Better Health in Diabetes Through Moderate Red Wine Consumption

Everyone is by now aware of the potential dangers of consuming alcohol. But, can a glass of wine everynight at dinner lead to improved health, especially for someone with diabetes? Researchers at Ben-Gurion University say that the answer to this question is yes, but only if strict guidelines are followed while consuming that alcohol.

The researchers recommend that female diabetics drink no more than 5 ounces of red wine every day. Males, due to their larger size, are allowed twice that amount. The wine has several beneficial properties. It works to raise HDL cholesterol (good cholesterol) rates, as well as lowering blood pressure. Wine also tend to help provide a restful sleep after bedtime.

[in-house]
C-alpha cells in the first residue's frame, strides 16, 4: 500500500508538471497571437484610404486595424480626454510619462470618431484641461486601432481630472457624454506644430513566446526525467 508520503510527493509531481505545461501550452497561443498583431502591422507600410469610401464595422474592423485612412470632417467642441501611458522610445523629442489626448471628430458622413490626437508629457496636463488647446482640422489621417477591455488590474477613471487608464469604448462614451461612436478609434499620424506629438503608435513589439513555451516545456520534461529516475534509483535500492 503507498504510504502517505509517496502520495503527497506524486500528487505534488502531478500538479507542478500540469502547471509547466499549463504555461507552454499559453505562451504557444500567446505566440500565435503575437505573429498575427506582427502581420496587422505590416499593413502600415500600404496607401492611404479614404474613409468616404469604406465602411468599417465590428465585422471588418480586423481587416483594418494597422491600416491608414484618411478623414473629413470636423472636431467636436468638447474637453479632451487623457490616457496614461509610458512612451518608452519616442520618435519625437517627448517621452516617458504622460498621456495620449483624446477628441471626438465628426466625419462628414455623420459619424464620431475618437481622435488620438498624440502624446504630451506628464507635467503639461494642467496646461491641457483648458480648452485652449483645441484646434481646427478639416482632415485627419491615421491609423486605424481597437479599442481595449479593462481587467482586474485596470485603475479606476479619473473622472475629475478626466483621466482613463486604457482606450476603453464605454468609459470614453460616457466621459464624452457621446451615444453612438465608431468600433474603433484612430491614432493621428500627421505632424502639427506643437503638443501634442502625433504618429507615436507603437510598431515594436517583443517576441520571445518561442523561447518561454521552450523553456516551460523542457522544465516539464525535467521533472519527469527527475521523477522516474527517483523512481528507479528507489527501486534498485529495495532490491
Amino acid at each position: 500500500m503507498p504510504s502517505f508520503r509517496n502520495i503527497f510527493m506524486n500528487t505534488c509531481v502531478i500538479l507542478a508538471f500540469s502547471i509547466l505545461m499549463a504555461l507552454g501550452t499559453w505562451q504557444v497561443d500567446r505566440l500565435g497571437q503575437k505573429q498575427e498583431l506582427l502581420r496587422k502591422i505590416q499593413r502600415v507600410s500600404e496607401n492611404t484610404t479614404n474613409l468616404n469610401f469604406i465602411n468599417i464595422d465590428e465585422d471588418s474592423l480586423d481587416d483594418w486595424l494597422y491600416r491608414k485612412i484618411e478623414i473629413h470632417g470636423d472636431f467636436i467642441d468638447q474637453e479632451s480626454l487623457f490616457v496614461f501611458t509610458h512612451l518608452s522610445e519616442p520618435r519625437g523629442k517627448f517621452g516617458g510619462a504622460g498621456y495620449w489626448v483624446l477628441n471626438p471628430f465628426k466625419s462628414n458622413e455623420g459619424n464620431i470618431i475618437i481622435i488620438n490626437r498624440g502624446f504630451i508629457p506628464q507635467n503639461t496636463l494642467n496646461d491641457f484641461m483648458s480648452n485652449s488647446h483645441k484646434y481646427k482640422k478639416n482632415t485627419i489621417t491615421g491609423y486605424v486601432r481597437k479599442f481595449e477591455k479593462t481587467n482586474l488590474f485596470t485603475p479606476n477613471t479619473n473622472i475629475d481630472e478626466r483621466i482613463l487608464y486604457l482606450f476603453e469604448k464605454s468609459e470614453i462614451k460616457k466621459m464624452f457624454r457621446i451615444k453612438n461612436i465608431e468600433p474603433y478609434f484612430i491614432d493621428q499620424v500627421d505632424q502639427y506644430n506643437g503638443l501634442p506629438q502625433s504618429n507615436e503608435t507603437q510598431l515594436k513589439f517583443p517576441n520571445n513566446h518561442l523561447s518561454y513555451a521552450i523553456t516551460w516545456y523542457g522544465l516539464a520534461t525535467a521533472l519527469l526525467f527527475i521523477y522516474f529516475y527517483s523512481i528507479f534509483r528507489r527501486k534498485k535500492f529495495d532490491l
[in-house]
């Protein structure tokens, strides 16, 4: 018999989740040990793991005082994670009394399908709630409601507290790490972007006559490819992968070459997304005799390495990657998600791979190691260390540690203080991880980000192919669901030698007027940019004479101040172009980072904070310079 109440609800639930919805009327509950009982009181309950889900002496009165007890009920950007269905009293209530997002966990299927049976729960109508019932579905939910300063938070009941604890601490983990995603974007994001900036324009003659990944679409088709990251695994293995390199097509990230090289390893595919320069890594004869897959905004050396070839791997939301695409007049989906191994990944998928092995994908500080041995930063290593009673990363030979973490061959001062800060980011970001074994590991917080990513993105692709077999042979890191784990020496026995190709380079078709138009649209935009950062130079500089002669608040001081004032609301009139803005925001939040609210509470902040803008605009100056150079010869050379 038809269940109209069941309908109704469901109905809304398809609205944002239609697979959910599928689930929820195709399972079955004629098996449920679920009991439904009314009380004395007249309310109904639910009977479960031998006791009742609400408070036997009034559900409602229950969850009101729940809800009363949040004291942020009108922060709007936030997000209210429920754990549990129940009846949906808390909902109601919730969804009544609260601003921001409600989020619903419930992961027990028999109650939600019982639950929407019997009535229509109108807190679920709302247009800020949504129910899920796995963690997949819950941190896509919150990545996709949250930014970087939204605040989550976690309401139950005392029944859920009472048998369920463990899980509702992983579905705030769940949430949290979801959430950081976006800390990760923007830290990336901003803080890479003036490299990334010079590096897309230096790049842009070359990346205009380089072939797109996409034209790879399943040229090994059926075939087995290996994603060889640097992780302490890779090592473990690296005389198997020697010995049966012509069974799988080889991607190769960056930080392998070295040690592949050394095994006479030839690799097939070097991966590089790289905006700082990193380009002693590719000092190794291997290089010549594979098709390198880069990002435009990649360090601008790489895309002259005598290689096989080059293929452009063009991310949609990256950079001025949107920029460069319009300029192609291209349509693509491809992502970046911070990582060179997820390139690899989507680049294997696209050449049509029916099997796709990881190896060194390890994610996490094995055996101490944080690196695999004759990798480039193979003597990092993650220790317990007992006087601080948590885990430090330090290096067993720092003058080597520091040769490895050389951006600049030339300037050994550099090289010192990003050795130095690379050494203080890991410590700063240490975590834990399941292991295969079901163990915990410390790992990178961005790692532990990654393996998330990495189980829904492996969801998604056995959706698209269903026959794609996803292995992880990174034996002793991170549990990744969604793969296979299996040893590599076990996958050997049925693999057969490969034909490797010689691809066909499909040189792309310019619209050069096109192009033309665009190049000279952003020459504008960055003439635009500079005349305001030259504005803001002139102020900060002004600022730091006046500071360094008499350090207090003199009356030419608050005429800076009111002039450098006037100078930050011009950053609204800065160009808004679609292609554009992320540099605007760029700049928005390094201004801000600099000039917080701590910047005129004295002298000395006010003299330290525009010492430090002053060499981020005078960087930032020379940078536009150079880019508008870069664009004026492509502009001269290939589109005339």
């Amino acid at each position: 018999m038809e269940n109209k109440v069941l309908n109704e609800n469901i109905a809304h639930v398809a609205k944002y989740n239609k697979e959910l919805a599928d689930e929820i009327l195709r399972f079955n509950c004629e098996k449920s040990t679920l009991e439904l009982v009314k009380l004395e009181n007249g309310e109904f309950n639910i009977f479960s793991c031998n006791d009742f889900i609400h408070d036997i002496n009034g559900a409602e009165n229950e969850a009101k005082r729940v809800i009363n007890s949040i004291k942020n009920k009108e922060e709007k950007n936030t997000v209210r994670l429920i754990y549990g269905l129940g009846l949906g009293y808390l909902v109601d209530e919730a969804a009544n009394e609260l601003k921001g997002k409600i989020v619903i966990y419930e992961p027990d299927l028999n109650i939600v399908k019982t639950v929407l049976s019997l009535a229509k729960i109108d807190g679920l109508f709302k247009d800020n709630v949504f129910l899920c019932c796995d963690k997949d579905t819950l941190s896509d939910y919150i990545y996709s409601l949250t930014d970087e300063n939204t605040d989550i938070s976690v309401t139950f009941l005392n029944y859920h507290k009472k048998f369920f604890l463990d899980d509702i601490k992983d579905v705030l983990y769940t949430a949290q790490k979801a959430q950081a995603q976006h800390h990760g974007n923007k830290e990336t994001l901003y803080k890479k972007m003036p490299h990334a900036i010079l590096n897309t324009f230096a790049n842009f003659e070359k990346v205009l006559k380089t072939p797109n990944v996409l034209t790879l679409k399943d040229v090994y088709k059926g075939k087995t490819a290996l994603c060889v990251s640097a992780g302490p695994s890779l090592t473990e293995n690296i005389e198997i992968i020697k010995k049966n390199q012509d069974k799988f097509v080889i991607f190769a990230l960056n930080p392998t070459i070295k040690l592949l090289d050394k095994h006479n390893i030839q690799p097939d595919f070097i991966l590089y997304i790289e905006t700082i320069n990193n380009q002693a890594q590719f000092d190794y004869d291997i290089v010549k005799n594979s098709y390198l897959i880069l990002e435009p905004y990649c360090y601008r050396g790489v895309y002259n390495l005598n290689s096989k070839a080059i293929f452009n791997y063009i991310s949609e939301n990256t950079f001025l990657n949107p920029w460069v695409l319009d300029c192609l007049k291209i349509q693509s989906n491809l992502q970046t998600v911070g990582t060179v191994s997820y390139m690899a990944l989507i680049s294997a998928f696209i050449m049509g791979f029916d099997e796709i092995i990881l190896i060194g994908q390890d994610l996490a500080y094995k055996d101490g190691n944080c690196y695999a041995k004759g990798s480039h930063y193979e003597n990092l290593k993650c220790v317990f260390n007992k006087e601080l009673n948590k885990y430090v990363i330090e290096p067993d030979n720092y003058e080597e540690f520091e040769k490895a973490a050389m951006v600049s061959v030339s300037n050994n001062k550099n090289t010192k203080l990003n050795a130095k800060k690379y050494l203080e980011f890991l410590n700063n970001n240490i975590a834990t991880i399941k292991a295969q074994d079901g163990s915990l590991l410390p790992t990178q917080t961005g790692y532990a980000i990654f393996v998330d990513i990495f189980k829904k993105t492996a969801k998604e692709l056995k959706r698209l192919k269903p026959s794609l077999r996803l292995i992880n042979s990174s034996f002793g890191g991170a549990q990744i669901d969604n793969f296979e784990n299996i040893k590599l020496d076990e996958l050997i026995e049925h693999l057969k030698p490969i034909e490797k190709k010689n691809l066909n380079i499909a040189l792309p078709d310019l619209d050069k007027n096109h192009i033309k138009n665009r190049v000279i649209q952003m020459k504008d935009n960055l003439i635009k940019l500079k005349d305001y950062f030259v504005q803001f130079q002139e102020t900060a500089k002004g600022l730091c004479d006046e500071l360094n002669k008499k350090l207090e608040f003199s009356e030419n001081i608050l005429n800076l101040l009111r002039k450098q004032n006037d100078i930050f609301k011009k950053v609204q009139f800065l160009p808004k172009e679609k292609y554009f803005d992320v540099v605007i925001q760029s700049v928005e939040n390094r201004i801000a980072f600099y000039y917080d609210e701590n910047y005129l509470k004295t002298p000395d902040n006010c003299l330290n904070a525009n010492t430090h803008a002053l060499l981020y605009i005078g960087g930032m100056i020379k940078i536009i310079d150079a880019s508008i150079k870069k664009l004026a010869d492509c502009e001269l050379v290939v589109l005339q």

However, there are also potential dangers diabetics wanting to add wine to their diets need to know about. Alcohol often works to lower blood sugar. Diabetics, whose blood sugar often fluctuates widely, could place themselves in danger of becoming hypoglycemic should they consume too much wine at a time when their blood sugar is already low. Those who control their diabetes only with exercise and diet, not medication, should also be wary of allowing their blood sugar to fall too low due to alcohol consumption.

The American Diabetes Association gives the following recommendation for anyone choosing to manage their diabetes with alcohol.

Alcohol is a carbohydrate. It is important to not replace other food types with alcohol. If you are concerned about maintaining a low caloric intake, be sure to replace the calories from another carbohydrate with the wine. Be sure to drink slowly. Get in the habit of taking small sips.

In order to avoid the danger of hypoglycemia, never drink on an empty stomach. Having a glass of wine at dinner is preferable to sipping a glass late at night without food.

When you leave the house, always wear an I.D. bracelet stating you are a diabetic. The symptoms of hypoglycemia can mimic alcohol intoxication, leaving you at risk of being misdiagnosed should a medical emergency arise.


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